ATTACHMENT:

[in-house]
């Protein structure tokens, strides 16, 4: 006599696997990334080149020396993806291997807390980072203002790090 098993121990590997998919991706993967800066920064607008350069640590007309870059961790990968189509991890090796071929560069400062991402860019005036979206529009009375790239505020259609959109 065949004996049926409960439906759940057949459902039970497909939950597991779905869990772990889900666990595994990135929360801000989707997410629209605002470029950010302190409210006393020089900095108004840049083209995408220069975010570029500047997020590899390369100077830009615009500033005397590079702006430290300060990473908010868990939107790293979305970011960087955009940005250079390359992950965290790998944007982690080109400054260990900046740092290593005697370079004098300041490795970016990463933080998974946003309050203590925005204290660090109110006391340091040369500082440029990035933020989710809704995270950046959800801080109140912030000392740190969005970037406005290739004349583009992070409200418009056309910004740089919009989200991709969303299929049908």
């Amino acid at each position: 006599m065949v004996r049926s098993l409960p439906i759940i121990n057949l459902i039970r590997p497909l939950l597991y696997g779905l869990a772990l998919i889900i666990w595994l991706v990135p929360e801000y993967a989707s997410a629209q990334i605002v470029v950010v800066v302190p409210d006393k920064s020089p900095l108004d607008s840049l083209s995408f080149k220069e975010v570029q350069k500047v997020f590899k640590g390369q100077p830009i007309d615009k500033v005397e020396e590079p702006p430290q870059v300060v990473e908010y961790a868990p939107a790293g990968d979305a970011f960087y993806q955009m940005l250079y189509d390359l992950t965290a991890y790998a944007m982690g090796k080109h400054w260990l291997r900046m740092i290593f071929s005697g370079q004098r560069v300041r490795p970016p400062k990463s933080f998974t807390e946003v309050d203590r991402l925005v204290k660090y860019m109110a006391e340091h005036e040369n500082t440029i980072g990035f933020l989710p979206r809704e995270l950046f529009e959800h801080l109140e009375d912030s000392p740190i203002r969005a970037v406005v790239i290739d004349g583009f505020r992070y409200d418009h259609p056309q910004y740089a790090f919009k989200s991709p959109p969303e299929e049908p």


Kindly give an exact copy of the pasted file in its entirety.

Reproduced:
[in-house]
């Protein structure tokens, strides 16, 4: 006599696997990334080149020396993806291997807390980072203002790090 098993121990590997998919991706993967800066920064607008350069640590007309870059961790990968189509991890090796071929560069400062991402860019005036979206529009009375790239505020259609959109 065949004996049926409960439906759940057949459902039970497909939950597991779905869990772990889900666990595994990135929360801000989707997410629209605002470029950010302190409210006393020089900095108004840049083209995408220069975010570029500047997020590899390369100077830009615009500033005397590079702006430290300060990473908010868990939107790293979305970011960087955009940005250079390359992950965290790998944007982690080109400054260990900046740092290593005697370079004098300041490795970016990463933080998974946003309050203590925005204290660090109110006391340091040369500082440029990035933020989710809704995270950046959800801080109140912030000392740190969005970037406005290739004349583009992070409200418009056309910004740089919009989200991709969303299929049908």
């Amino acid at each position: 006599m065949v004996r049926s098993l409960p439906i759940i121990n057949l459902i039970r590997p497909l939950l597991y696997g779905l869990a772990l998919i889900i666990w595994l991706v990135p929360e801000y993967a989707s997410a629209q990334i605002v470029v950010v800066v302190p409210d006393k920064s020089p900095l108004d607008s840049l083209s995408f080149k220069e975010v570029q350069k500047v997020f590899k640590g390369q100077p830009i007309d615009k500033v005397e020396e590079p702006p430290q870059v300060v990473e908010y961790a868990p939107a790293g990968d979305a970011f960087y993806q955009m940005l250079y189509d390359l992950t965290a991890y790998a944007m982690g090796k080109h400054w260990l291997r900046m740092i290593f071929s005697g370079q004098r560069v300041r490795p970016p400062k990463s933080f998974t807390e946003v309050d203590r991402l925005v204290k660090y860019m109110a006391e340091h005036e040369n500082t440029i980072g990035f933020l989710p979206r809704e995270l950046f529009e959800h801080l109140e009375d912030s000392p740190i203002r969005a970037v406005v790239i290739d004349g583009f505020r992070y409200d418009h259609p056309q910004y740089a790090f919009k989200s991709p959109p969303e299929e049908p």